Two of Japan's largest automakers are considering building parts inventories to prevent suppliers from sliding into bankruptcy, according to Bloomberg News.

Toyota Motor Corp., which has operated under the lean, just-in-time system since 1938, as well as Honda Motor Co. fear that the struggles of Detroit automakers could result in many parts makers going out of business and bringing their assembly lines to a halt. At least half of Toyota's suppliers in the U.S. also sell to General Motors Corp., Ford Motor Co. or Chrysler LLC.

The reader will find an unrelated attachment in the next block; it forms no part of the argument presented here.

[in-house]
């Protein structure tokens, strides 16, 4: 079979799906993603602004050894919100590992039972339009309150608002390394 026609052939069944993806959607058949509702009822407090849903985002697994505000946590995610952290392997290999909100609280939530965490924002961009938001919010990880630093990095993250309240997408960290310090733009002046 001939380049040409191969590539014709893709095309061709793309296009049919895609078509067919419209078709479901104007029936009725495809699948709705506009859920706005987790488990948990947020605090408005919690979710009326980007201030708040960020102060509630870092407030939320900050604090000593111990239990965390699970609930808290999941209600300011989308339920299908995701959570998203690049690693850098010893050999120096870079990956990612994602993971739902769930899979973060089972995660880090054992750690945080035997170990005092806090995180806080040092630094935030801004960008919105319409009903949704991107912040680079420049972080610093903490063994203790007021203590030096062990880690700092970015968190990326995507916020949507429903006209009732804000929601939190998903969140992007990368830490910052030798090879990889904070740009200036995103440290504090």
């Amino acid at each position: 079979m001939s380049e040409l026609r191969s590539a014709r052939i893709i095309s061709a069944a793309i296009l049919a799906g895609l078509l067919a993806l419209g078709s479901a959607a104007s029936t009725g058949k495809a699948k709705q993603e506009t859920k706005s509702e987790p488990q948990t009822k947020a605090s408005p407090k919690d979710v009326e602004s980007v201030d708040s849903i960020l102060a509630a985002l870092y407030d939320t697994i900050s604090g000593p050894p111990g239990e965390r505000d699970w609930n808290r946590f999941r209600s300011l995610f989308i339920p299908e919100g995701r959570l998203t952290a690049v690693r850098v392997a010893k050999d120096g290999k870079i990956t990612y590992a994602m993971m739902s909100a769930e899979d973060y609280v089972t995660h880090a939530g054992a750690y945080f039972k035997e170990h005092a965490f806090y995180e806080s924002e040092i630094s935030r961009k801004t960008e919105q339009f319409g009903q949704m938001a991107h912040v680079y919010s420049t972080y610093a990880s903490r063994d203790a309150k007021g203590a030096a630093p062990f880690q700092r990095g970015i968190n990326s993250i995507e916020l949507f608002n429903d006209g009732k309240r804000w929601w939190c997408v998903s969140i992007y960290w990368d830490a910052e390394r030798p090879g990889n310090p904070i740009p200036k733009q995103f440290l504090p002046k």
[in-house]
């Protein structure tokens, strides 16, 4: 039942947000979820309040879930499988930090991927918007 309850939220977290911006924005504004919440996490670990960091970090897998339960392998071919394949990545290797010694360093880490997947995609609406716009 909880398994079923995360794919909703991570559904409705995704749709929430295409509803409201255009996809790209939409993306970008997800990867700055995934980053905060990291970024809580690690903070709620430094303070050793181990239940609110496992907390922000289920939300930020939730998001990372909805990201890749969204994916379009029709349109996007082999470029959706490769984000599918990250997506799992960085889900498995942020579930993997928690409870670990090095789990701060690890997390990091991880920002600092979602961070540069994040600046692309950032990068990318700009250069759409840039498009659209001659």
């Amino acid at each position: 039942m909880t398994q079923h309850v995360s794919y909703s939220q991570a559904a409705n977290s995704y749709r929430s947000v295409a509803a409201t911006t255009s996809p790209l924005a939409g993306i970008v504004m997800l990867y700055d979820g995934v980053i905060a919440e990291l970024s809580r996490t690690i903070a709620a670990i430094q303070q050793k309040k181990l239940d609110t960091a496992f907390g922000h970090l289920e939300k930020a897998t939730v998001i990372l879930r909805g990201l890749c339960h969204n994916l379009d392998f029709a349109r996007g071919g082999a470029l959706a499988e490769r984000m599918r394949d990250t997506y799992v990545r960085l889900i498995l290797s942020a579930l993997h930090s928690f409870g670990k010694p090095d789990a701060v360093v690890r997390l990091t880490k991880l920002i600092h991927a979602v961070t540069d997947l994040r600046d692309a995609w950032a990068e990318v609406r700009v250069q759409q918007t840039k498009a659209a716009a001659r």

One-third of domestic suppliers are considered to be at risk of bankruptcy, according to Grant Thornton LLP, a consulting firm.

Japanese car manufacturers are mainly concerned about small suppliers.

But stocking up on parts would be expensive for the big car companies because they would need to find warehouse space to house the additional inventory.

Still, memories of a July parts shortage in Japan are fresh. Eight of Japan's dozen automakers cut production by a total of 120,000 vehicles after a Japanese maker of piston rings, Riken Corp., was hit by an earthquake.

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